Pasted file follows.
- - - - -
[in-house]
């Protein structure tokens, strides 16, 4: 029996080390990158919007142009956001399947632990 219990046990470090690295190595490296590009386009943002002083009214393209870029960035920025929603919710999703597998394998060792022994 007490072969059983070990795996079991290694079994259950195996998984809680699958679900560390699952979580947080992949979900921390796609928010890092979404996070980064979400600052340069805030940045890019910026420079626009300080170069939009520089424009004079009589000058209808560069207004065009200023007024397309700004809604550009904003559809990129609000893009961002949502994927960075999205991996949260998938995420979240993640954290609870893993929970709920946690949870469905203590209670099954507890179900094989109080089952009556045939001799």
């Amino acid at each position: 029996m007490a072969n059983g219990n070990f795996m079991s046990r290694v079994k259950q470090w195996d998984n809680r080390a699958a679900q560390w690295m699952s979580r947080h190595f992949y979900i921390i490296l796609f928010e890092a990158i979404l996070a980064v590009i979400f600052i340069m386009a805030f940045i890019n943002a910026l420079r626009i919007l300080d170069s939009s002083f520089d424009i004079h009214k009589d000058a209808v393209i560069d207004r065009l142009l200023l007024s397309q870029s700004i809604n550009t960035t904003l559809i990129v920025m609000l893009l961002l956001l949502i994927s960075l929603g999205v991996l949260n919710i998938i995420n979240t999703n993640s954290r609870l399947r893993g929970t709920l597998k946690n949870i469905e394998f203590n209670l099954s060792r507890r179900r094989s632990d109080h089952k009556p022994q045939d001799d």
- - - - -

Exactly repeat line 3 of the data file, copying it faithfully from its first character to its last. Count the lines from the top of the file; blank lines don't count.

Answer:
């Amino acid at each position: 029996m007490a072969n059983g219990n070990f795996m079991s046990r290694v079994k259950q470090w195996d998984n809680r080390a699958a679900q560390w690295m699952s979580r947080h190595f992949y979900i921390i490296l796609f928010e890092a990158i979404l996070a980064v590009i979400f600052i340069m386009a805030f940045i890019n943002a910026l420079r626009i919007l300080d170069s939009s002083f520089d424009i004079h009214k009589d000058a209808v393209i560069d207004r065009l142009l200023l007024s397309q870029s700004i809604n550009t960035t904003l559809i990129v920025m609000l893009l961002l956001l949502i994927s960075l929603g999205v991996l949260n919710i998938i995420n979240t999703n993640s954290r609870l399947r893993g929970t709920l597998k946690n949870i469905e394998f203590n209670l099954s060792r507890r179900r094989s632990d109080h089952k009556p022994q045939d001799d």